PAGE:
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So an employee is leaving your company. It happens all the time, no big deal. But what do we do about their Office 365 account? This guide aims to answer that question. We’ll go through the following steps:

Change the Users Password
Remotely Wipe their Mobile Device
Give yourself access to the Users Mailbox and Archive
Export the Mailbox to PST for Archiving
Delete the Employee’s mailbox
Assign the Employee’s Email Address to Another Person
Set up an Auto-Responder/Out-Of-Office for the Employee
Free up or Remove the Office 365 Licence

Many of our Office 365 reports can be used to determine if the employee was a member of particular distribution groups or have a mobile device assigned to them.

Change the Users Password

When a user leaves, the first thing you want to do is reset the password on their account. Resetting their password means you can still access their mailbox but prevents them from accessing business information once they have left.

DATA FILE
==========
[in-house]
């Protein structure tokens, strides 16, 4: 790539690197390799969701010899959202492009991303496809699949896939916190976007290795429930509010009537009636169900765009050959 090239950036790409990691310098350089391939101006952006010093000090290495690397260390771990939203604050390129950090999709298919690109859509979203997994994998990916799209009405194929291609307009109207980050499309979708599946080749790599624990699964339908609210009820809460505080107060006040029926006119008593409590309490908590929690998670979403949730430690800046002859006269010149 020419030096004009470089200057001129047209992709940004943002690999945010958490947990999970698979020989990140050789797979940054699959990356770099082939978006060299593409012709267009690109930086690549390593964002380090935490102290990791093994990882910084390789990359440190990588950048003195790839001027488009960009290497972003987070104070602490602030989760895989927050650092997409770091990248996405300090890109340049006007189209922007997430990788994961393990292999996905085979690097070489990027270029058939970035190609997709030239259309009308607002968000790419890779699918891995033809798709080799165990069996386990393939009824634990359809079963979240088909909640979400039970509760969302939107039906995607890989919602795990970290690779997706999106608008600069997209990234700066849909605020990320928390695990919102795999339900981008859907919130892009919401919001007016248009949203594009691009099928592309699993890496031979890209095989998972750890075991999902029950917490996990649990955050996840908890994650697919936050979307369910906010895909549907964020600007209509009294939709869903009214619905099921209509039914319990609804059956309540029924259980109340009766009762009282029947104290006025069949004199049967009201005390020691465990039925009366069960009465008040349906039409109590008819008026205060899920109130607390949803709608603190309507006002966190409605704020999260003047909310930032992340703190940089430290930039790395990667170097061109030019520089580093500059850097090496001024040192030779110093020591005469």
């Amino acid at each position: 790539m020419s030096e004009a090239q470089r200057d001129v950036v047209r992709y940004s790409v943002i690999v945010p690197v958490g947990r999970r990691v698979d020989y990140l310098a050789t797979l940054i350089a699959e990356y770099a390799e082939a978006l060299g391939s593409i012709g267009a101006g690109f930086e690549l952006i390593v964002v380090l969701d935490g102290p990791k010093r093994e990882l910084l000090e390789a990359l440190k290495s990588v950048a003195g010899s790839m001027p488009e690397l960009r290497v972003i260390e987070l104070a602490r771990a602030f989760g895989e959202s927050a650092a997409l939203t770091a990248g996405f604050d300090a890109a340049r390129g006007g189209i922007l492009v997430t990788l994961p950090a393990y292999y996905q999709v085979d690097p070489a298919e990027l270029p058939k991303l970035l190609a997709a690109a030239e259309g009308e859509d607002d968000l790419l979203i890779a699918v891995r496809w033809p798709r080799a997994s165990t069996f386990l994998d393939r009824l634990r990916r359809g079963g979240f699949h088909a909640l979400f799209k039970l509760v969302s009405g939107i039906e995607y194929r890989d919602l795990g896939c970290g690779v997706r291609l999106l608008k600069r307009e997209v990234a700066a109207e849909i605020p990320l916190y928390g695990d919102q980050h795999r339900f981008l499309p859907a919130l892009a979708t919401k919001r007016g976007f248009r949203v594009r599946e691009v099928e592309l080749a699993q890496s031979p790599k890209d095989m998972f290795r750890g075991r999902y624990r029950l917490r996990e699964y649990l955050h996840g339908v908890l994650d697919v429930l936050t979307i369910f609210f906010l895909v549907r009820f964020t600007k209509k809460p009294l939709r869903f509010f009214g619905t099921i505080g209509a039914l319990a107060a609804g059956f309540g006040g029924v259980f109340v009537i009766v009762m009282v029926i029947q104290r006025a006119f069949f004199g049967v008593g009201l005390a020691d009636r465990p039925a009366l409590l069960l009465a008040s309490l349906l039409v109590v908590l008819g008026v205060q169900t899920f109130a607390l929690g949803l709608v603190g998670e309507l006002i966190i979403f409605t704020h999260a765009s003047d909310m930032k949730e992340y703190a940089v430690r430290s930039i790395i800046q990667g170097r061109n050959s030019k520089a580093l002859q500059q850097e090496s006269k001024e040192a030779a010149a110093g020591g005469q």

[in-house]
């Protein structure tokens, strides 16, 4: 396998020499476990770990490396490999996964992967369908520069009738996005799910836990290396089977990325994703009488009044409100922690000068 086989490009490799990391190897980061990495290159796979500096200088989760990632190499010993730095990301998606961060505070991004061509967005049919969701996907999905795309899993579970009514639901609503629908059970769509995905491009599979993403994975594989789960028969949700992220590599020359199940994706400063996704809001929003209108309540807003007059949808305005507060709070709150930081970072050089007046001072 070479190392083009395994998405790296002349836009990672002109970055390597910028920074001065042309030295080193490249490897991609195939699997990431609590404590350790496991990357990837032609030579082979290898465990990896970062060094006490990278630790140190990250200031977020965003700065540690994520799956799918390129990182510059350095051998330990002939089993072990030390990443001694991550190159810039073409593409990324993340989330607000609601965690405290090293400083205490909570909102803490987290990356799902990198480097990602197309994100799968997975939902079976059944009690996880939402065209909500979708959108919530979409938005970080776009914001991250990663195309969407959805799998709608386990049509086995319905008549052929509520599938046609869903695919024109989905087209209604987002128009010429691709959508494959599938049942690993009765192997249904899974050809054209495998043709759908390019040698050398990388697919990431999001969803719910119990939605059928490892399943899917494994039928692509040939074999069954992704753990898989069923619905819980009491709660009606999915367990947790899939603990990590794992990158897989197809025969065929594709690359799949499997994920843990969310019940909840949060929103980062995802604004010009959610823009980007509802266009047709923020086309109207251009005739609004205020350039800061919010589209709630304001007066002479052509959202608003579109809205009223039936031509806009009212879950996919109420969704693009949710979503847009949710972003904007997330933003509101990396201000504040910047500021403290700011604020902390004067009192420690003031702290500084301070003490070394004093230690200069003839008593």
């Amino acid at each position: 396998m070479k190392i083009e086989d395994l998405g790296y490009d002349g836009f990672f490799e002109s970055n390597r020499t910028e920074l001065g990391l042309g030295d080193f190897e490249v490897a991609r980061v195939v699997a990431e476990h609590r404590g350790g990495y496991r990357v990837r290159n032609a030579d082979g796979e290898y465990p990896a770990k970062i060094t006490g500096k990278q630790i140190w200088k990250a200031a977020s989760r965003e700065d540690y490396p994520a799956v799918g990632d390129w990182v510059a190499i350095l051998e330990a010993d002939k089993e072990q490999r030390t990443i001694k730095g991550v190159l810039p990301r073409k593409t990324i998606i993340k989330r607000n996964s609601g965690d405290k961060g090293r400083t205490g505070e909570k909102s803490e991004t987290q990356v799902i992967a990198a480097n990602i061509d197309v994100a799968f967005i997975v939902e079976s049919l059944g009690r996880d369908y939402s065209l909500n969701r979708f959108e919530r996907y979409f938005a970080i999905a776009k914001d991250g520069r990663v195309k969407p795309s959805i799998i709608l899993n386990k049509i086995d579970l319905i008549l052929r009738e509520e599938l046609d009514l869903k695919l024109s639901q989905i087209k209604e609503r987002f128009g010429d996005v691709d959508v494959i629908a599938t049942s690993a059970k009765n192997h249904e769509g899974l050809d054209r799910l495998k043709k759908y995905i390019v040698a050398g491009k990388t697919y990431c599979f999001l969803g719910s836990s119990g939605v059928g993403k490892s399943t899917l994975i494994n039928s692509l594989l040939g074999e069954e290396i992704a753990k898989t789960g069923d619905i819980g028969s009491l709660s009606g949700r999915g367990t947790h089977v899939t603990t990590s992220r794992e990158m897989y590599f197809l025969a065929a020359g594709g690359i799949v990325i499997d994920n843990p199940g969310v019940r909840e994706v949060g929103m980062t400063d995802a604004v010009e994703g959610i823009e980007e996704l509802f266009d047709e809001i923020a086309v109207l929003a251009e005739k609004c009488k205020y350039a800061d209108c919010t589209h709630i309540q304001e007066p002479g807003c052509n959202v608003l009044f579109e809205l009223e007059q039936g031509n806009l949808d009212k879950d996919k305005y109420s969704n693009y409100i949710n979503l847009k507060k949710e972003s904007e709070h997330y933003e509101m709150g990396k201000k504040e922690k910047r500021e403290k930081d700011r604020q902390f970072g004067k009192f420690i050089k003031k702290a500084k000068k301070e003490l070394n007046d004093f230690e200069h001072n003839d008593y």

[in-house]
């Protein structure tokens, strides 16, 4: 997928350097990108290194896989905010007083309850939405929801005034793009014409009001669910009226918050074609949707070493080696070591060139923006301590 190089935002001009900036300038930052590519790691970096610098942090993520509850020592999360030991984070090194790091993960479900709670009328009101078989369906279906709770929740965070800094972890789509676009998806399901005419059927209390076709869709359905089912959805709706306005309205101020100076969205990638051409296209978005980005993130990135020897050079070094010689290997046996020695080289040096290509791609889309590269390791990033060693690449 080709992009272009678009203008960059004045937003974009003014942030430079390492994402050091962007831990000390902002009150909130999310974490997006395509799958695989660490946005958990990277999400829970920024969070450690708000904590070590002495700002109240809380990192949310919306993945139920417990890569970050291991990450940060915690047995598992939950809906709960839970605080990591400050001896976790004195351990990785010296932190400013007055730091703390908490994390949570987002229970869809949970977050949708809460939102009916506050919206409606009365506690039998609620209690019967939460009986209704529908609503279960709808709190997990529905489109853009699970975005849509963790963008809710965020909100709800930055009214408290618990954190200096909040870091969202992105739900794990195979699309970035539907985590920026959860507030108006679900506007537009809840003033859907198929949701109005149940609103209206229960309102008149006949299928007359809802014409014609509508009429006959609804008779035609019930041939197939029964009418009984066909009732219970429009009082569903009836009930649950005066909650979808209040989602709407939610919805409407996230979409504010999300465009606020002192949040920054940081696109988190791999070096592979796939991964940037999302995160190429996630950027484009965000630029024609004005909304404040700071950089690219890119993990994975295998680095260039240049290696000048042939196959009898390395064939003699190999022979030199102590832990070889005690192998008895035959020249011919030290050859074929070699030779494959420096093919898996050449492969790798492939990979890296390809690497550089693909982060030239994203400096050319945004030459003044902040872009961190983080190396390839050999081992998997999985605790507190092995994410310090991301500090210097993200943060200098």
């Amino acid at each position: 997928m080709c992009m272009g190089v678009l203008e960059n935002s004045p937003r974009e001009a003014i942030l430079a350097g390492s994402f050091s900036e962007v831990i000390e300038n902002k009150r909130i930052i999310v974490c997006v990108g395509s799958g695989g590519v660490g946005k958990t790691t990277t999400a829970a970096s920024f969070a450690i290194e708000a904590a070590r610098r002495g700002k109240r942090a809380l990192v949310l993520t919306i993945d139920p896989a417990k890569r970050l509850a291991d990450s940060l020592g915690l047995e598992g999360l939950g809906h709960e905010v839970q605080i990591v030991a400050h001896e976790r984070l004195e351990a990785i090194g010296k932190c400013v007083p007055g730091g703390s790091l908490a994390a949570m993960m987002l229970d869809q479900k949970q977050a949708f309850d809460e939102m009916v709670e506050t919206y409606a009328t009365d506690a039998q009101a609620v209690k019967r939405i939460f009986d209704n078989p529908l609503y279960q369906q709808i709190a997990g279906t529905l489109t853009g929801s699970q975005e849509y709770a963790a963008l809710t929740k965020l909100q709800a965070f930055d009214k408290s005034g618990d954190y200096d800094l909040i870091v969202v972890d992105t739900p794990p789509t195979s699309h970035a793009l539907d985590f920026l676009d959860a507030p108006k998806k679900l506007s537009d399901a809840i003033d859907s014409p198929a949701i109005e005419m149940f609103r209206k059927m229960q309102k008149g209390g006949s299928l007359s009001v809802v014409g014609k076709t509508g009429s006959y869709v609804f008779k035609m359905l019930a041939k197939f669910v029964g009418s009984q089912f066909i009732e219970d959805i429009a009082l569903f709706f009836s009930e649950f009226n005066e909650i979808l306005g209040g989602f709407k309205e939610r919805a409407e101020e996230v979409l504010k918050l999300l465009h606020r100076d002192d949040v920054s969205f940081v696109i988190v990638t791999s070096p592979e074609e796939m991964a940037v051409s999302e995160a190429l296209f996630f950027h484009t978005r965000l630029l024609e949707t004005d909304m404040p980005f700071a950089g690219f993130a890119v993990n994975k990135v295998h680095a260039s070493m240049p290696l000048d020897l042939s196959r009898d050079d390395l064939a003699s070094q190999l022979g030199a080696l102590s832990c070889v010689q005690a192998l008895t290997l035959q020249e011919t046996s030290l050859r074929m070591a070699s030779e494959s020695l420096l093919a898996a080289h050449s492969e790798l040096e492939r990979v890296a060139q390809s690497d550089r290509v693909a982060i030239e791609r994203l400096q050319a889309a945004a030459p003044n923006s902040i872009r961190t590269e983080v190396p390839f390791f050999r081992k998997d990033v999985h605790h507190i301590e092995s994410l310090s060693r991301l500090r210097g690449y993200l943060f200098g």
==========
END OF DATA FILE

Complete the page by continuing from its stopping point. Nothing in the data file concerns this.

Reset a Users Password in Office 365:

Remotely Wipe their Mobile Device

If the employee has been terminated under less favorable circumstances, you may need to remotely wipe the users mobile phone to prevent them from accessing corporate information.

This needs to be done before you delete their account:

  • Log in to Office 365 as an Administrator and open the Exchange Control Panel
  • In the Exchange Control Panel, in the Select what to manage field, select Another User.
  • In the Select Mailbox dialog box, select the employee’s account, and then click OK. At the top of the page you should see which mailbox you are administering.
  • Select Phone > Mobile Phones.
  • Select the device that you want to wipe, and then click Wipe Device.
  • Double check that you’re wiping the correct user and click OK to the “Are you sure” window.
  • After the remote device wipe is complete, you can remove it from the mobile phones list.

More information about wiping a mobile device for an employee:

Give yourself access to the Users Mailbox and Archive